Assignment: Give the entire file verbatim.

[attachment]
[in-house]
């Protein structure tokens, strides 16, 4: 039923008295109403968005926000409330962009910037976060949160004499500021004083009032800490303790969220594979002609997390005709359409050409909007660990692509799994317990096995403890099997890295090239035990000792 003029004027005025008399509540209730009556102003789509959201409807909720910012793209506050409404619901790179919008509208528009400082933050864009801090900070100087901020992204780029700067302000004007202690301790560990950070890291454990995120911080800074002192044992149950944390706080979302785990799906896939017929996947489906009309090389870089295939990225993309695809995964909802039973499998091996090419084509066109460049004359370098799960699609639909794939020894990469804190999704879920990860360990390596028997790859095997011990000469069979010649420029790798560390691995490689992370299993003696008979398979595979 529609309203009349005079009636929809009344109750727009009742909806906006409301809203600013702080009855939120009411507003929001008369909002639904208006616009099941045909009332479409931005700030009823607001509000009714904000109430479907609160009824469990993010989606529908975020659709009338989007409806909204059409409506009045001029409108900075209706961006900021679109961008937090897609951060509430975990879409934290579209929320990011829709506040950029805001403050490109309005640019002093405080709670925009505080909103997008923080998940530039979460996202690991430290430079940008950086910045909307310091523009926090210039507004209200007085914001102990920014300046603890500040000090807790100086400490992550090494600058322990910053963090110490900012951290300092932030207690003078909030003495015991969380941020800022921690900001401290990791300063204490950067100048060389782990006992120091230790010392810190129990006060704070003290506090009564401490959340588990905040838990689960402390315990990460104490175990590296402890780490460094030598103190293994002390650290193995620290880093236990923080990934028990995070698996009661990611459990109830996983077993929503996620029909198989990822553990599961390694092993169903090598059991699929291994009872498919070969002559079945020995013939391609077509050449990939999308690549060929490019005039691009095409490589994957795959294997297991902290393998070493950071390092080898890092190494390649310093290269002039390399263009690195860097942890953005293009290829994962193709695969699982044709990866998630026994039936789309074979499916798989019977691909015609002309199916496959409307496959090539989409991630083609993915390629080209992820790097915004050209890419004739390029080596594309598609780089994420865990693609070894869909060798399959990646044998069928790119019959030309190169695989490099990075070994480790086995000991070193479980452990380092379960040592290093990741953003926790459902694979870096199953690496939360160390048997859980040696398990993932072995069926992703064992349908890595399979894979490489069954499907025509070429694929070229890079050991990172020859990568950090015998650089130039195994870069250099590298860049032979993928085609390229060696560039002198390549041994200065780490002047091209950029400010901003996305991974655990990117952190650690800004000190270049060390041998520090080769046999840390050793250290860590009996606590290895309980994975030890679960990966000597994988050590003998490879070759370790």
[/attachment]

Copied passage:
[in-house]
């Protein structure tokens, strides 16, 4: 039923008295109403968005926000409330962009910037976060949160004499500021004083009032800490303790969220594979002609997390005709359409050409909007660990692509799994317990096995403890099997890295090239035990000792 003029004027005025008399509540209730009556102003789509959201409807909720910012793209506050409404619901790179919008509208528009400082933050864009801090900070100087901020992204780029700067302000004007202690301790560990950070890291454990995120911080800074002192044992149950944390706080979302785990799906896939017929996947489906009309090389870089295939990225993309695809995964909802039973499998091996090419084509066109460049004359370098799960699609639909794939020894990469804190999704879920990860360990390596028997790859095997011990000469069979010649420029790798560390691995490689992370299993003696008979398979595979 529609309203009349005079009636929809009344109750727009009742909806906006409301809203600013702080009855939120009411507003929001008369909002639904208006616009099941045909009332479409931005700030009823607001509000009714904000109430479907609160009824469990993010989606529908975020659709009338989007409806909204059409409506009045001029409108900075209706961006900021679109961008937090897609951060509430975990879409934290579209929320990011829709506040950029805001403050490109309005640019002093405080709670925009505080909103997008923080998940530039979460996202690991430290430079940008950086910045909307310091523009926090210039507004209200007085914001102990920014300046603890500040000090807790100086400490992550090494600058322990910053963090110490900012951290300092932030207690003078909030003495015991969380941020800022921690900001401290990791300063204490950067100048060389782990006992120091230790010392810190129990006060704070003290506090009564401490959340588990905040838990689960402390315990990460104490175990590296402890780490460094030598103190293994002390650290193995620290880093236990923080990934028990995070698996009661990611459990109830996983077993929503996620029909198989990822553990599961390694092993169903090598059991699929291994009872498919070969002559079945020995013939391609077509050449990939999308690549060929490019005039691009095409490589994957795959294997297991902290393998070493950071390092080898890092190494390649310093290269002039390399263009690195860097942890953005293009290829994962193709695969699982044709990866998630026994039936789309074979499916798989019977691909015609002309199916496959409307496959090539989409991630083609993915390629080209992820790097915004050209890419004739390029080596594309598609780089994420865990693609070894869909060798399959990646044998069928790119019959030309190169695989490099990075070994480790086995000991070193479980452990380092379960040592290093990741953003926790459902694979870096199953690496939360160390048997859980040696398990993932072995069926992703064992349908890595399979894979490489069954499907025509070429694929070229890079050991990172020859990568950090015998650089130039195994870069250099590298860049032979993928085609390229060696560039002198390549041994200065780490002047091209950029400010901003996305991974655990990117952190650690800004000190270049060390041998520090080769046999840390050793250290860590009996606590290895309980994975030890679960990966000597994988050590003998490879070759370790």